"More speed" by using plugins? First off, Opera again: More features, less size, more speed, super fast installer that actually respects you. So no, not having a feed reader doesn't mean the program is faster. Programming skillfully does. And hey, now Opera even has Extensions *on top* of all that slickness. THIS is how you do it, not provide an API so others can do the work for you. (just check our Opera's Dragonfly and then realize how many Firefox plugins that one piece of genius saves you, haha!)

Second, if you implement the functionality via a plugin instead of natively, how is that faster? Oh right, you're comparing a hypothetical browser with a native feature with a hypothetical browser without that feature AND without an installed extension for it... and then you call others misinformed. Huh ^^

append delete #62. smaragdus

I use all browsers (with the exceotion of Internet Explored) because I don't like any of them. For years Firefox has been my default browser because of its support for add-ons, its bookmarks management and, since I discovered RSS, because of the RSS icon in the url bar which (contrary to Kroc's opinion mentioned above- I prefer icons to text, the RSS icon is visually more appealing than 'Subscribe' for example) notifies me that a site provides RSS support so I do not need external tools like FeedBurner to add feeds to my Feed Reader, simple and easy (I do not think that a browser should try to educate people about RSS or anything else, when I saw RSS buttons at websites I got curious, checked at Wikipedia and since then I cannot imagine reading articles without the help of my aggregator). Unfortunately, in Firefox 4 (which for me is a spectacular failure) the developers removed the RSS icon which is ridiculous, and which was one of the reasons for me to keepto an older version. If a feature is not used by the majority of users it does not mean that it should be removed, in this stream of crippled logic at least 90% of the features that an office suite offers should have already been removed because 90% of the users do not use more than 10% of these features. The Firefox developers as usual did not pay any attention to users' complains and removed the icon entirely leaving no option to restore it, which would have been the lesser evil. Yes, as one could have expected, very soon plug-ins that offer restoration of the RSS icon to the url bar appeared. I don't like to clutter my browser with plug-ins, I use only few, indispensable for me for fluent and easy web browsing, so I prefer swtichning to Opera than searching for add-ons only to restore a feature that has been removed. I am not going to discuss here the downfall of Firefox in version 4, enough has been said about its shortcomings, for me the worst about it is not its slowness, it instability, its high resource usage, its terrible fonts rendering, is not any of its many major defects, but the direction of its development. Mozilla programmers decided to entirely copycat Google Chrome, maybe because of its fast market share growth. This is amazingly stupid, people who like Chrome won't switch to Firefox because the latter resembles Chrome, people who preferred Firefox and were disgusted by Chrome would find no reason to stick to it. If I want Chrome I will have Chrome, but not something that imitates it and is 10 times slower (Firefox 4 needs more time to initiate than OpenOffice for example, amazing). So Firefox developers showed once again that they do not care for the 'elite' users who rely on RSS feeds and they sumply force them to switch to another, more friendly browser- Opera, Safari, even K-Meleon (which is the fastest and lightest browser, although Gecko-based).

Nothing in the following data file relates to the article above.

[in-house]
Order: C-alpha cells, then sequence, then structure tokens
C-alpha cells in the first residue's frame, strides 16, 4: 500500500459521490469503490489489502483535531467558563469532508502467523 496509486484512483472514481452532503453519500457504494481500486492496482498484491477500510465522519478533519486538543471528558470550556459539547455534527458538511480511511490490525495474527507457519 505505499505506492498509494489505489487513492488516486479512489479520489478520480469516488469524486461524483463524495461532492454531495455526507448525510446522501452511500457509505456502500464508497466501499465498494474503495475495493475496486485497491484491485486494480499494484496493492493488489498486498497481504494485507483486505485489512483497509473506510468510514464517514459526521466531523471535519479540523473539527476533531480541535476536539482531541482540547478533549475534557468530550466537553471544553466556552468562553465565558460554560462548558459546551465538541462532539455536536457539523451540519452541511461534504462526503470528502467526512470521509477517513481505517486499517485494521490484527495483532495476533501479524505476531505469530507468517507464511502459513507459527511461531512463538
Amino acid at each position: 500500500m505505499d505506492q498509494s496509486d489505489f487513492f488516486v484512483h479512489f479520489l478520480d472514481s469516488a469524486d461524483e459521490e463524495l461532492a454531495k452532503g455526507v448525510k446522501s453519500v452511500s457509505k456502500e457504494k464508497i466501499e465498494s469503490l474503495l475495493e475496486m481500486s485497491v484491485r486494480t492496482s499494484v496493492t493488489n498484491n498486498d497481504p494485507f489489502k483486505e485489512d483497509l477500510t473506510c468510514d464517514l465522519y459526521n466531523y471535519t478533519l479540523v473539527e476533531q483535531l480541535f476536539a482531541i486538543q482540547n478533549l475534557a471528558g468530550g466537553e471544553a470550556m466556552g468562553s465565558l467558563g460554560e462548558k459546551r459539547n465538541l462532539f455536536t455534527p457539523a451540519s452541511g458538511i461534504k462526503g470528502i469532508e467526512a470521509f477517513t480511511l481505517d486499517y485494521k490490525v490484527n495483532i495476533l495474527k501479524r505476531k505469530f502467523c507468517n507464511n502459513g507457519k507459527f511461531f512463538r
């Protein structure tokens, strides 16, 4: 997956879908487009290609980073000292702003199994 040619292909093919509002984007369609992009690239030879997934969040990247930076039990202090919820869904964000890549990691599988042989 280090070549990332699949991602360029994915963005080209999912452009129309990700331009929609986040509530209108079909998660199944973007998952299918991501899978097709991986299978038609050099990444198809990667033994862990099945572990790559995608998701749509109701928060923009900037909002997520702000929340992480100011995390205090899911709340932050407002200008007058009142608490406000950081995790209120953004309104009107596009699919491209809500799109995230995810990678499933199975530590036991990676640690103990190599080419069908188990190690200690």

I had a look at Asa Dotzler's blog and now I understand better why what happened to Firefox really happened- it looks more like an advertising site than a developer's blog, narcissistic comments about FF, attacks on other browsers, arrogant attitude towards those ignorami who dared disagree with him. As usual, marketing killed programming.